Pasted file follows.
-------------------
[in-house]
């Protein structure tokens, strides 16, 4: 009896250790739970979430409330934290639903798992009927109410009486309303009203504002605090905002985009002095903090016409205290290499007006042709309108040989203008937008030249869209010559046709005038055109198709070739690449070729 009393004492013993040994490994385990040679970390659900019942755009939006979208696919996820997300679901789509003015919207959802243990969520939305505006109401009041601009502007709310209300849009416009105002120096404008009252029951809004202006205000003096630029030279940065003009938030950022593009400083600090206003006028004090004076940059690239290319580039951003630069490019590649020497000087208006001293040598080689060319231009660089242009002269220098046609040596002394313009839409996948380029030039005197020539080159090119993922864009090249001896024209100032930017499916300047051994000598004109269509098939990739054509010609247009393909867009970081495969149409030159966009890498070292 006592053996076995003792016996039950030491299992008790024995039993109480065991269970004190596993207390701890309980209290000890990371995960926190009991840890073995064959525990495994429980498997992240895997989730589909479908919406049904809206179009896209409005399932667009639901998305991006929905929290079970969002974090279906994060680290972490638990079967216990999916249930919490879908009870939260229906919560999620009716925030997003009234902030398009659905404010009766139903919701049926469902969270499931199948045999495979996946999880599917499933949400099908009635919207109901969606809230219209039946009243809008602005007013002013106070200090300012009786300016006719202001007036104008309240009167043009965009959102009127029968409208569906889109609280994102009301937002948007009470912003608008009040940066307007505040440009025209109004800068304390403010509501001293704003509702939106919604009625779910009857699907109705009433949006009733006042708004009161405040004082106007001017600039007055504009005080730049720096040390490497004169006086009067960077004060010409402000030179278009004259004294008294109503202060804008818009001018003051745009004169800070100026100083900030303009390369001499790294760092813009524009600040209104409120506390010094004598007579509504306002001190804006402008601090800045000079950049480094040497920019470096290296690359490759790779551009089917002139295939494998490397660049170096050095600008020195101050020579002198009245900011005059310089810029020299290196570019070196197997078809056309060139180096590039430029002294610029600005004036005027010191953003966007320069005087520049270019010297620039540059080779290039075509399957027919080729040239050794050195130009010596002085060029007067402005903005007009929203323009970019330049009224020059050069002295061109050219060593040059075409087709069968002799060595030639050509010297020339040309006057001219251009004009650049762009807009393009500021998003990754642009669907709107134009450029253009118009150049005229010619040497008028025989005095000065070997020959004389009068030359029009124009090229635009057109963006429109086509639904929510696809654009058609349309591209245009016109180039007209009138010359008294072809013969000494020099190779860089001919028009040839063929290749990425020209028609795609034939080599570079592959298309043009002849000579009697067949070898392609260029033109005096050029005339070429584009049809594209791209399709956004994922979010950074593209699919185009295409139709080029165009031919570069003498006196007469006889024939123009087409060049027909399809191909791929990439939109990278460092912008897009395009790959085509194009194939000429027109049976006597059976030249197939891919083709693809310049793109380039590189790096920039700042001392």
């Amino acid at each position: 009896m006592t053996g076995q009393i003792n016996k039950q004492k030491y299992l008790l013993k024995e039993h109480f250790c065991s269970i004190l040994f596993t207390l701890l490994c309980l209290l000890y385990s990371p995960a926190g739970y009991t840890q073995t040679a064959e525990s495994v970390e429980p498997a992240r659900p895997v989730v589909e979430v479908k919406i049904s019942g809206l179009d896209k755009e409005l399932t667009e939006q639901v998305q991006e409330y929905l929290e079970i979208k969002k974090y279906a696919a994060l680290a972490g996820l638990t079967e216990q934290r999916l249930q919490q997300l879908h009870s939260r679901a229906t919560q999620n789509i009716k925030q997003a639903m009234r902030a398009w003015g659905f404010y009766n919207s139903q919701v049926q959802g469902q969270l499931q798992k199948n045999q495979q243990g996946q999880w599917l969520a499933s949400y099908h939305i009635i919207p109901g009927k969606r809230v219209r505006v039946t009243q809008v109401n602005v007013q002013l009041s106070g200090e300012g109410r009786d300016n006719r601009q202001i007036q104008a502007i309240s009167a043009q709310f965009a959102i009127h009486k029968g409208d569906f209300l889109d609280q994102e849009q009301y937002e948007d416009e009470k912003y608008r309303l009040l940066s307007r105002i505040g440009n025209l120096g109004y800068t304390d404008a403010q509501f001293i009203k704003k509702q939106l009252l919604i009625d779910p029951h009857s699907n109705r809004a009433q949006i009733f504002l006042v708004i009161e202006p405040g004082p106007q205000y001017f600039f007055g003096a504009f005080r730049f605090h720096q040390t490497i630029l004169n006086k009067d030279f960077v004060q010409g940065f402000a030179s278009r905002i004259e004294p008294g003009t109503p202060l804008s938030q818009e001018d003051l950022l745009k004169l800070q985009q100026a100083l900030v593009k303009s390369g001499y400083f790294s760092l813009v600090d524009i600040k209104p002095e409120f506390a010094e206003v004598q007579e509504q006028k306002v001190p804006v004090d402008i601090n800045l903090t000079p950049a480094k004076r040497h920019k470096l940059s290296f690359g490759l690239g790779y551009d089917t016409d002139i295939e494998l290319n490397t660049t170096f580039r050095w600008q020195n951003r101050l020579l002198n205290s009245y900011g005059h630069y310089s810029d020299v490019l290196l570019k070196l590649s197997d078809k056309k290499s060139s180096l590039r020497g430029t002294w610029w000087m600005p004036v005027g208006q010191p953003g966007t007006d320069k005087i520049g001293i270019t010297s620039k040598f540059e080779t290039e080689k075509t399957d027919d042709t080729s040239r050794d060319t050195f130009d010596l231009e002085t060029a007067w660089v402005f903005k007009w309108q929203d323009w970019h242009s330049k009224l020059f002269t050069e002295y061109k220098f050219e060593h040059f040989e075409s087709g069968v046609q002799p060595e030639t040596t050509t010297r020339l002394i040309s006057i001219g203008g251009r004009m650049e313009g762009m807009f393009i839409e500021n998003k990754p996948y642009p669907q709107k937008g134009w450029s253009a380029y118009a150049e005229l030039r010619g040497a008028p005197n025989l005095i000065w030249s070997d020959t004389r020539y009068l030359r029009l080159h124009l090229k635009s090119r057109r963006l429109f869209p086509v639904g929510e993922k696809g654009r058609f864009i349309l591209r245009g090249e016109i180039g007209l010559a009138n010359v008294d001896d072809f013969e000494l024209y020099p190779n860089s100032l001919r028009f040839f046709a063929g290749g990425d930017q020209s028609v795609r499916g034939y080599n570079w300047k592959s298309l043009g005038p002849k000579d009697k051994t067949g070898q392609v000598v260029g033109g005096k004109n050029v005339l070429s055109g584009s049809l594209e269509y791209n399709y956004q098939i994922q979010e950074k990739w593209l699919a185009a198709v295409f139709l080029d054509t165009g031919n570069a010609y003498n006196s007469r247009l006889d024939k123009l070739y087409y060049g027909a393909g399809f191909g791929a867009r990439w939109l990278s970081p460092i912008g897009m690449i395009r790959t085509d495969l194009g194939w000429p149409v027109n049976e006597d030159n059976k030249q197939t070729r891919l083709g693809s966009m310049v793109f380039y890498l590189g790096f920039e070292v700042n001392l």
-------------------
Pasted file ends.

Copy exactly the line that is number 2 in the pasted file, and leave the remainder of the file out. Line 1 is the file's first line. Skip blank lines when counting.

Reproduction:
């Protein structure tokens, strides 16, 4: 009896250790739970979430409330934290639903798992009927109410009486309303009203504002605090905002985009002095903090016409205290290499007006042709309108040989203008937008030249869209010559046709005038055109198709070739690449070729 009393004492013993040994490994385990040679970390659900019942755009939006979208696919996820997300679901789509003015919207959802243990969520939305505006109401009041601009502007709310209300849009416009105002120096404008009252029951809004202006205000003096630029030279940065003009938030950022593009400083600090206003006028004090004076940059690239290319580039951003630069490019590649020497000087208006001293040598080689060319231009660089242009002269220098046609040596002394313009839409996948380029030039005197020539080159090119993922864009090249001896024209100032930017499916300047051994000598004109269509098939990739054509010609247009393909867009970081495969149409030159966009890498070292 006592053996076995003792016996039950030491299992008790024995039993109480065991269970004190596993207390701890309980209290000890990371995960926190009991840890073995064959525990495994429980498997992240895997989730589909479908919406049904809206179009896209409005399932667009639901998305991006929905929290079970969002974090279906994060680290972490638990079967216990999916249930919490879908009870939260229906919560999620009716925030997003009234902030398009659905404010009766139903919701049926469902969270499931199948045999495979996946999880599917499933949400099908009635919207109901969606809230219209039946009243809008602005007013002013106070200090300012009786300016006719202001007036104008309240009167043009965009959102009127029968409208569906889109609280994102009301937002948007009470912003608008009040940066307007505040440009025209109004800068304390403010509501001293704003509702939106919604009625779910009857699907109705009433949006009733006042708004009161405040004082106007001017600039007055504009005080730049720096040390490497004169006086009067960077004060010409402000030179278009004259004294008294109503202060804008818009001018003051745009004169800070100026100083900030303009390369001499790294760092813009524009600040209104409120506390010094004598007579509504306002001190804006402008601090800045000079950049480094040497920019470096290296690359490759790779551009089917002139295939494998490397660049170096050095600008020195101050020579002198009245900011005059310089810029020299290196570019070196197997078809056309060139180096590039430029002294610029600005004036005027010191953003966007320069005087520049270019010297620039540059080779290039075509399957027919080729040239050794050195130009010596002085060029007067402005903005007009929203323009970019330049009224020059050069002295061109050219060593040059075409087709069968002799060595030639050509010297020339040309006057001219251009004009650049762009807009393009500021998003990754642009669907709107134009450029253009118009150049005229010619040497008028025989005095000065070997020959004389009068030359029009124009090229635009057109963006429109086509639904929510696809654009058609349309591209245009016109180039007209009138010359008294072809013969000494020099190779860089001919028009040839063929290749990425020209028609795609034939080599570079592959298309043009002849000579009697067949070898392609260029033109005096050029005339070429584009049809594209791209399709956004994922979010950074593209699919185009295409139709080029165009031919570069003498006196007469006889024939123009087409060049027909399809191909791929990439939109990278460092912008897009395009790959085509194009194939000429027109049976006597059976030249197939891919083709693809310049793109380039590189790096920039700042001392």